Congress, spurred by violent tragedies in Uvalde, Texas; Buffalo, New York; and elsewhere, may soon pass modest bipartisan gun-reform legislation. The bill would bolster red-flag laws meant to prevent dangerous individuals from owning guns, strengthen background checks of all gun buyers and amplify penalties for gun-trafficking crimes. Mental health programs and school security would receive more federal funding.
The bill is a step forward and, as my colleagues on Bloomberg Opinion’s editorial board have noted, is better than doing nothing. But it’s simply not enough.
Too many guns are on the streets already, and high-powered, military-grade handguns, long guns and rifles remain readily available. Gun violence in the US is far more ubiquitous than in other affluent countries, and there are more civilian-owned firearms than people in America.
Sales of military-grade firearms need to be curtailed as soon as possible — and without waiting on Congress. President Joe Biden should issue an executive order preventing the departments of Defense, Justice, Homeland Security and Treasury — any federal agency — from awarding contracts to small-arms manufacturers that sell comparable weapons to average citizens. Gunmakers would be forced to choose with whom they do business: soldiers or citizens.
The world’s biggest gunmakers sell their wares to the US government as well as average Americans. That list includes large overseas manufacturers such as Glock GmbH, Beretta Holdings, Sturm Ruger & Co., Heckler & Koch GmbH and Sig Sauer’s parent company, L&O Holding GmbH. US-based companies such as Colt’s Manufacturing Co. and Smith & Wesson Brands Inc. are big players as well. Daniel Defense, a much smaller US manufacturer that makes the AR-15 assault-style rifle that was used in the Uvalde massacre, also does business with the federal government.
How potent would an executive order like this be? It would depend on how much it would hurt the bottom line of companies that sell to the government. Many of the companies are privately held, so their annual revenue and earnings aren’t freely available. Sales at Smith & Wesson, which is publicly traded, doubled to more than $1 billion last year. The company estimates that about 94% of its revenue came from consumer sales last year; the federal government and law enforcement made up only 6% of its sales.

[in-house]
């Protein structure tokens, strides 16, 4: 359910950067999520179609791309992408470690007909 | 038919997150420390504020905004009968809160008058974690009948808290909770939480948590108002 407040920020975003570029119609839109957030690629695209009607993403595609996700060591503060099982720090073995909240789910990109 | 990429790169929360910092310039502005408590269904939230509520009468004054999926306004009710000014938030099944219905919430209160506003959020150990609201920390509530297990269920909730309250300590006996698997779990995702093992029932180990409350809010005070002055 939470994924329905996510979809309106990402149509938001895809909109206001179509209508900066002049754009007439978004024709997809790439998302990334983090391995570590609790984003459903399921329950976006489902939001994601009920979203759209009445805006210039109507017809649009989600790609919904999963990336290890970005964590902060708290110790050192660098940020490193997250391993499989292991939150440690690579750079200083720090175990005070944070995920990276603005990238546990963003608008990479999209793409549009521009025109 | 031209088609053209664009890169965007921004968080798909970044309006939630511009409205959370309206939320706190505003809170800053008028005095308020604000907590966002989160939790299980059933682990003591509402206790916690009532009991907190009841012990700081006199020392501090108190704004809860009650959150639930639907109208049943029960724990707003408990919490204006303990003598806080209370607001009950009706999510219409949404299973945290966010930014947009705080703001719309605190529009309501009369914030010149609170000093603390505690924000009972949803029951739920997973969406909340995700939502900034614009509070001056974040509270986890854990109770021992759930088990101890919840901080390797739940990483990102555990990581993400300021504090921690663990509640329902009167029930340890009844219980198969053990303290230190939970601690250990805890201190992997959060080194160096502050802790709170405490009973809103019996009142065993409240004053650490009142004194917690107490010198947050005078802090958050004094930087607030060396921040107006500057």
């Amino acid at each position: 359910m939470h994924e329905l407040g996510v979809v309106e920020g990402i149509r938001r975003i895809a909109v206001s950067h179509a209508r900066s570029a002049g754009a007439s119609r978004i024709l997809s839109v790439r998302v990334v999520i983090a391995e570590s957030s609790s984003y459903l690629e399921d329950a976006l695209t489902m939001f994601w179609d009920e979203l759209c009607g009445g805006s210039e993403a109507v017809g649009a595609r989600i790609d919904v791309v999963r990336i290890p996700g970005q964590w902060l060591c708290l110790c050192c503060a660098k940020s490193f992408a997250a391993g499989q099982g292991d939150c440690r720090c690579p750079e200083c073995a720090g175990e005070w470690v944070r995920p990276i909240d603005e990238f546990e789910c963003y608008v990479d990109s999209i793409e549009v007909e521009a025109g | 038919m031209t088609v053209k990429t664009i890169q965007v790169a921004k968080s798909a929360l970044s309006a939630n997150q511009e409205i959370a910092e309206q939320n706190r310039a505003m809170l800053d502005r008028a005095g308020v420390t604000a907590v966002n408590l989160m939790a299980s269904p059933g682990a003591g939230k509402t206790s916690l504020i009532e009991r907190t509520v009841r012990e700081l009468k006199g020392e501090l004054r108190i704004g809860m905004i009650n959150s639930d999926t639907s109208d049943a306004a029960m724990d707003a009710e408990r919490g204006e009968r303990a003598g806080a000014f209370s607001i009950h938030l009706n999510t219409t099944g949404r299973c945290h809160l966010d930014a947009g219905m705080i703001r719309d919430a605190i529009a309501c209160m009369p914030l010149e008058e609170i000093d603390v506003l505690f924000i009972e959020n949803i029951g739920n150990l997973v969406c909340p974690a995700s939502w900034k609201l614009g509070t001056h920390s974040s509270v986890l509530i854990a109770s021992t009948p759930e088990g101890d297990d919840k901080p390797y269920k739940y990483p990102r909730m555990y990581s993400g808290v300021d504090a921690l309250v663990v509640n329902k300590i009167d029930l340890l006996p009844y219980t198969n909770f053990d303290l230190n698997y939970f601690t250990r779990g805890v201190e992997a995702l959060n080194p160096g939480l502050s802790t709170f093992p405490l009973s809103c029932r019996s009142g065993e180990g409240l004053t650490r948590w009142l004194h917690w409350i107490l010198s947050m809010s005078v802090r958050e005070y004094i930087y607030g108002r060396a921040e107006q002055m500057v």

I’m going to presume that Smith & Wesson’s sales mix might be a proxy for most gunmakers, and based on my review of federal contract data at USASpending.gov, it probably is. Daniel Defense, for example, told Forbes in 2017 that 90% of its revenue came from consumer sales.
In that context, here are a few takeaways from those figures: 1) It should worry you that gun proliferation is so extensive that average consumers have more small arms than law enforcement and the military (have a look at this map and data if you want to be alarmed further); 2) Gunmakers might simply walk away from federal contracts if they are forced to make a choice; and 3) Sales aren’t the only leverage the White House has with gunmakers.
Should gunmakers forgo government sales after an executive order, they would lose a valuable marketing partner. Handgun sales in the US took off in the 1980s in part because Beretta and Glock marketed their guns as the preferred weapons of the military and police departments. Fetishizing guns as the tools of warriors and sheriffs has proved to be a wildly successful marketing strategy for gunmakers. Visits to their websites show how much military bravado is still central to their messaging. Would they want to give up their marketing mojo and lose a chunk of their sales if the federal government walked away from contracts?
There are lots of details that would have to be worked out for an executive order like this to be effective. Gunmakers and their lobbyists would denounce the White House as anti-consumer and invoke the Second Amendment. But if the Biden administration is prepared to weather the inevitable blowback, and possibly enlist local police departments to adopt a similar strategy with their own purchasing contracts, it could prove to be a forceful response to gun violence.
“It’s a fascinating idea, but all of the legal, constitutional and feasibility issues would turn on how an executive order would be implemented,” said Eric Ruben, a professor at the Dedman School of Law at Southern Methodist University and a fellow at the Brennan Center for Justice.
Perhaps the executive order could apply contractual limitations only to military-style assault weapons. Hunters could still get their rifles. Sporting enthusiasts could have their guns. People who want to carry a modest firearm to protect themselves wouldn’t be affected. The police could still get the firepower they need. But potential mass shooters wouldn’t have access to the kind of weapon used at Uvalde and other horrific crime scenes.
Going this route would allow the White House to circumvent a Congress that hasn’t responded to what a clear majority of voters want: meaningful gun reform. And it would get there by using the power of the federal government’s purse.
(Everytown for Gun Safety, which advocates gun-safety measures, is backed by Michael Bloomberg, founder and majority owner of Bloomberg LP.)
This column does not necessarily reflect the opinion of the editorial board or Bloomberg LP and its owners.
Timothy L. O’Brien is a senior columnist for Bloomberg Opinion covering U.S. business and politics. A former editor and reporter for the New York Times, he is author of “TrumpNation: The Art of Being the Donald.”
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